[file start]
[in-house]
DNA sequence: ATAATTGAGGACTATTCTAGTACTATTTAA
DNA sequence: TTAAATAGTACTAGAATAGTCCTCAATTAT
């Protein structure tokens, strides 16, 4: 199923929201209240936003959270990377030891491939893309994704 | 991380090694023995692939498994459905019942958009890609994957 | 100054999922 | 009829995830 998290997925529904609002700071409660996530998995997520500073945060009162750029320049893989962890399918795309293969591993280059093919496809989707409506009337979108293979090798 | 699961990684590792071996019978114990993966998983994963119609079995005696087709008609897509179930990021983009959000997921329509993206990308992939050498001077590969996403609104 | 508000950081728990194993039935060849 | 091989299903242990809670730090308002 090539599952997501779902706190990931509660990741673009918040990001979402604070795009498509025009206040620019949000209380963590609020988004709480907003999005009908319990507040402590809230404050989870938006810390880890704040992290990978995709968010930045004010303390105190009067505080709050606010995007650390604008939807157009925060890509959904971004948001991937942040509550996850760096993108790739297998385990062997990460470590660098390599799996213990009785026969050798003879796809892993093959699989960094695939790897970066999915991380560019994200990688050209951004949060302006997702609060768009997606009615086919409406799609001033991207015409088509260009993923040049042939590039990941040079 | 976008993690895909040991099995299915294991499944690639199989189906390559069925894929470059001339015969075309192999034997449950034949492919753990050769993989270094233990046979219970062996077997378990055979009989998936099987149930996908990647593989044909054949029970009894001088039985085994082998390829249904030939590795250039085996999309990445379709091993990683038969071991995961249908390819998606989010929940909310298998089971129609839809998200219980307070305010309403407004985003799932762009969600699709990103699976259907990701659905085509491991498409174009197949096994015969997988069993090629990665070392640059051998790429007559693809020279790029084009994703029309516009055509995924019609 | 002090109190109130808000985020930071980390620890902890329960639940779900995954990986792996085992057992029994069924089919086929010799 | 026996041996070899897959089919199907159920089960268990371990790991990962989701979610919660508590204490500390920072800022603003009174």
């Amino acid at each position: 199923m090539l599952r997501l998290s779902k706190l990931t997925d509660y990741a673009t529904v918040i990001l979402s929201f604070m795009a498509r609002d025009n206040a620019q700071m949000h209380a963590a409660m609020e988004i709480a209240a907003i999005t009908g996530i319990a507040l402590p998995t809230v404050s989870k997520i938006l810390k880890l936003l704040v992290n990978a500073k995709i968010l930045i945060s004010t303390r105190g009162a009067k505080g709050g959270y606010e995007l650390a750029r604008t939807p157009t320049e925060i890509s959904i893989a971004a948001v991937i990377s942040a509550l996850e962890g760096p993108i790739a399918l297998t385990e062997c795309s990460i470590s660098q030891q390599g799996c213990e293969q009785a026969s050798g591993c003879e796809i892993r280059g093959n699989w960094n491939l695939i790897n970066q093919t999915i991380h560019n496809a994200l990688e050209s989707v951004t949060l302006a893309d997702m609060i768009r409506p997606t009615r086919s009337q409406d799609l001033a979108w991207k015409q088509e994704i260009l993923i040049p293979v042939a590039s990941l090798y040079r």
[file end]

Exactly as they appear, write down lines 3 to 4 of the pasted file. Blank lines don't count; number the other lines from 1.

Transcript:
DNA sequence: TTAAATAGTACTAGAATAGTCCTCAATTAT
């Protein structure tokens, strides 16, 4: 199923929201209240936003959270990377030891491939893309994704 | 991380090694023995692939498994459905019942958009890609994957 | 100054999922 | 009829995830 998290997925529904609002700071409660996530998995997520500073945060009162750029320049893989962890399918795309293969591993280059093919496809989707409506009337979108293979090798 | 699961990684590792071996019978114990993966998983994963119609079995005696087709008609897509179930990021983009959000997921329509993206990308992939050498001077590969996403609104 | 508000950081728990194993039935060849 | 091989299903242990809670730090308002 090539599952997501779902706190990931509660990741673009918040990001979402604070795009498509025009206040620019949000209380963590609020988004709480907003999005009908319990507040402590809230404050989870938006810390880890704040992290990978995709968010930045004010303390105190009067505080709050606010995007650390604008939807157009925060890509959904971004948001991937942040509550996850760096993108790739297998385990062997990460470590660098390599799996213990009785026969050798003879796809892993093959699989960094695939790897970066999915991380560019994200990688050209951004949060302006997702609060768009997606009615086919409406799609001033991207015409088509260009993923040049042939590039990941040079 | 976008993690895909040991099995299915294991499944690639199989189906390559069925894929470059001339015969075309192999034997449950034949492919753990050769993989270094233990046979219970062996077997378990055979009989998936099987149930996908990647593989044909054949029970009894001088039985085994082998390829249904030939590795250039085996999309990445379709091993990683038969071991995961249908390819998606989010929940909310298998089971129609839809998200219980307070305010309403407004985003799932762009969600699709990103699976259907990701659905085509491991498409174009197949096994015969997988069993090629990665070392640059051998790429007559693809020279790029084009994703029309516009055509995924019609 | 002090109190109130808000985020930071980390620890902890329960639940779900995954990986792996085992057992029994069924089919086929010799 | 026996041996070899897959089919199907159920089960268990371990790991990962989701979610919660508590204490500390920072800022603003009174």